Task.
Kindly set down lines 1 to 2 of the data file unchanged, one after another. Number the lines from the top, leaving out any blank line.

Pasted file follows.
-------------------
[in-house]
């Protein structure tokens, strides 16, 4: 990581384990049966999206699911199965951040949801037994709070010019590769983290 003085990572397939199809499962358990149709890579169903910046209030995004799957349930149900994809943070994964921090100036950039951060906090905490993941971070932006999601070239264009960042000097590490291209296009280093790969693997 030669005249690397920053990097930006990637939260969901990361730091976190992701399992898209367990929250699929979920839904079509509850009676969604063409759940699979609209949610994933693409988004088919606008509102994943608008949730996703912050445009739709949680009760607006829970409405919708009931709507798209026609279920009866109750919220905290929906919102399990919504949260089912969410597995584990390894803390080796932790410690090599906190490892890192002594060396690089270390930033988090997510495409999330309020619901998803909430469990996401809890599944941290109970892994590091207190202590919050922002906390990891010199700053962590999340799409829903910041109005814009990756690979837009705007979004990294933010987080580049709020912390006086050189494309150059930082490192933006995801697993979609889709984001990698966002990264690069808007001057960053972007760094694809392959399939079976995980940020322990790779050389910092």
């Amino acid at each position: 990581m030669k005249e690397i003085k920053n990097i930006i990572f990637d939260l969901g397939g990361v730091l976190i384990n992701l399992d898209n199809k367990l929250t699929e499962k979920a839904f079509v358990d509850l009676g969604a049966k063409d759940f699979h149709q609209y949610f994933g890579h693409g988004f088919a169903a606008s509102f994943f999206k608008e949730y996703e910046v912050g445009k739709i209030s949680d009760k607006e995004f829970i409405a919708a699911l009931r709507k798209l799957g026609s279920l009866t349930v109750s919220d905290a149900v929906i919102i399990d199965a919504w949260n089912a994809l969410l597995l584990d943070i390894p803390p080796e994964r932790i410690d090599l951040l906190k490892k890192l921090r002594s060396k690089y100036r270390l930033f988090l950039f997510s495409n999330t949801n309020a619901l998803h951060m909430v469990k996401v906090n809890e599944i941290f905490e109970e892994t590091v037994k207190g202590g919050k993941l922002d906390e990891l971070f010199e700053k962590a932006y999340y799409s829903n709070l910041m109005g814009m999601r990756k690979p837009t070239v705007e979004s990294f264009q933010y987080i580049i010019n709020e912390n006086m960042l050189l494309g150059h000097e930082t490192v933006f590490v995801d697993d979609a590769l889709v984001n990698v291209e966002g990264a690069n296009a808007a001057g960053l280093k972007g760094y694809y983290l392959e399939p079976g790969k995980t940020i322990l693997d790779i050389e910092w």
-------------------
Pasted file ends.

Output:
[in-house]
């Protein structure tokens, strides 16, 4: 990581384990049966999206699911199965951040949801037994709070010019590769983290 003085990572397939199809499962358990149709890579169903910046209030995004799957349930149900994809943070994964921090100036950039951060906090905490993941971070932006999601070239264009960042000097590490291209296009280093790969693997 030669005249690397920053990097930006990637939260969901990361730091976190992701399992898209367990929250699929979920839904079509509850009676969604063409759940699979609209949610994933693409988004088919606008509102994943608008949730996703912050445009739709949680009760607006829970409405919708009931709507798209026609279920009866109750919220905290929906919102399990919504949260089912969410597995584990390894803390080796932790410690090599906190490892890192002594060396690089270390930033988090997510495409999330309020619901998803909430469990996401809890599944941290109970892994590091207190202590919050922002906390990891010199700053962590999340799409829903910041109005814009990756690979837009705007979004990294933010987080580049709020912390006086050189494309150059930082490192933006995801697993979609889709984001990698966002990264690069808007001057960053972007760094694809392959399939079976995980940020322990790779050389910092």